Tag Archives: Dorothy Dix

On John Greens, Will Graysons and Dorothy Dixers

Speaking of publishing phenomenons, YA uber author John Green (@realjohngreen to his one million+ Twitter followers) has done a turn as Dorothy Dix in his latest vlog.

I’m embedding it here not just because the advice on campus culture and romance should be tattooed on all arms, but because John also speaks the truth on novel (re-)writing. I trust General John’s army of nerdfighters take heed of their fearless leader.

I’m a fan of John’s work and looking forward to reading his collaboration with another YA luminary, David Levithan. Will Grayson, Will Grayson is out now and both authors are on the publicity trail, judging by this report in the LA Times.

The new novel tells of two characters with the name Will Grayson – and reminds me of the time when I worked for another John Green, a sheep farmer with a property about an hour’s drive north of Melbourne.

I have many memories of working with Farmer John, who was a generous if eccentric and tough employer. One story involves his aversion to rocks. I assume every farmer aspires to improve their paddocks by digging out and disposing of the surface stone but Farmer John took it to extremes. On some of the days I worked for him our main task was to lift rocks onto the back of a flat bed truck, drive them to a cliff and throw them into the creek below. Then start again. The thing about digging up rocks is you tend to find … more rocks.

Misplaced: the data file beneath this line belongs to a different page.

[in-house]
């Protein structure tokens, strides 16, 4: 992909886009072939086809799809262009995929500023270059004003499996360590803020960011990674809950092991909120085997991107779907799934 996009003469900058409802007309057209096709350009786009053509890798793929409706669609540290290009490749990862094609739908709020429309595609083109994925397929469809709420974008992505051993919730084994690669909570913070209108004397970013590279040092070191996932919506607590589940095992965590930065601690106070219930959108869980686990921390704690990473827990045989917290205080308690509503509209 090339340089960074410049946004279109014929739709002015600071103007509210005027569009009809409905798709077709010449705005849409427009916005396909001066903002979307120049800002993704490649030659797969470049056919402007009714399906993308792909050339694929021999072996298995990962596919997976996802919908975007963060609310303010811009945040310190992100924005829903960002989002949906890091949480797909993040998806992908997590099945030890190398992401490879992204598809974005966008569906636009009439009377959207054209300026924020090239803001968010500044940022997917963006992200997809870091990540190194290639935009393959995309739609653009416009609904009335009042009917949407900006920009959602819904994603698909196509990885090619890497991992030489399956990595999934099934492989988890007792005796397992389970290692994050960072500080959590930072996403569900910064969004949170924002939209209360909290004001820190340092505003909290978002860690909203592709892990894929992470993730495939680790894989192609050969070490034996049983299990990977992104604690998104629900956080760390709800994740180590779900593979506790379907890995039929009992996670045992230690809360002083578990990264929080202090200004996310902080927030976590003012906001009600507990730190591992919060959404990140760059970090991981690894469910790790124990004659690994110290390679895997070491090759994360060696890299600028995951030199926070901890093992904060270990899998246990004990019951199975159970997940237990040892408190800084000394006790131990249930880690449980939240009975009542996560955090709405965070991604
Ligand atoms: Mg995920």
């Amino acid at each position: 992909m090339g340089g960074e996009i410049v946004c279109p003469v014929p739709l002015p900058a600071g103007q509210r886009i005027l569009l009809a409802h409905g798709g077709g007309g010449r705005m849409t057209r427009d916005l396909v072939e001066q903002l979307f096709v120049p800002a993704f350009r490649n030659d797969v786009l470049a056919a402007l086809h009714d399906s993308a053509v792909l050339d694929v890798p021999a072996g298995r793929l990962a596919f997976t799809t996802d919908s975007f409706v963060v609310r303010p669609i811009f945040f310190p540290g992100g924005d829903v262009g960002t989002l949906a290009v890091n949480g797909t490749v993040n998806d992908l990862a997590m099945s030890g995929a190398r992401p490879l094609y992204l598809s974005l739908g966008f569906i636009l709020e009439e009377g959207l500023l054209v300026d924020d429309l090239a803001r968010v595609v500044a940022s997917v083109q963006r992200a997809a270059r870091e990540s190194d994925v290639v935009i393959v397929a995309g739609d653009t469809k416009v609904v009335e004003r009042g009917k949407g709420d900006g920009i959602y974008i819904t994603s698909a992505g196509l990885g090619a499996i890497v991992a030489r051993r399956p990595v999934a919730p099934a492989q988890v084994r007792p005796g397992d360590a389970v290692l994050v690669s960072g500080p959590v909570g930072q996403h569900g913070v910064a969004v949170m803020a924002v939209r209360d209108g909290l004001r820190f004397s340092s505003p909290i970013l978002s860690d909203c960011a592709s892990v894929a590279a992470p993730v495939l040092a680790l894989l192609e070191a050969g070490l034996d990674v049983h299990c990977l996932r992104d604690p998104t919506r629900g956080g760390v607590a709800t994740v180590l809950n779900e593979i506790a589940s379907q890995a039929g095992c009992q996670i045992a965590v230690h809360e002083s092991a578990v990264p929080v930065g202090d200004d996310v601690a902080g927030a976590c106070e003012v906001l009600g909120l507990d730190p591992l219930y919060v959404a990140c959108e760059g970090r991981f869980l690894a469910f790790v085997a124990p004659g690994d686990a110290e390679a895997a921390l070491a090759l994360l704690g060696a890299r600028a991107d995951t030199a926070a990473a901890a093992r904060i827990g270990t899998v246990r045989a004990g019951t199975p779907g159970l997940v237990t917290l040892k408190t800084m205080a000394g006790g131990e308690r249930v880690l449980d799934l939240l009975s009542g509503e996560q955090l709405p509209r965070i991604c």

As we dumped each truckload, Farmer John’s catch-phrase used to be, “Don’t straighten your back, boy, there should be two rocks in the air at all times”.

During winter, when the paddocks got too wet for stone-hunting, Farmer John’s wife asked me to construct a rock garden around her beloved rose bushes. I spent a couple of days doing so before returning to university. When I ventured back to the farm the following week, the garden border had gone. The man with the rock allergy had dug up all the carefully placed stones and thrown them in the creek.

I offered to start again. His wife just rolled her eyes.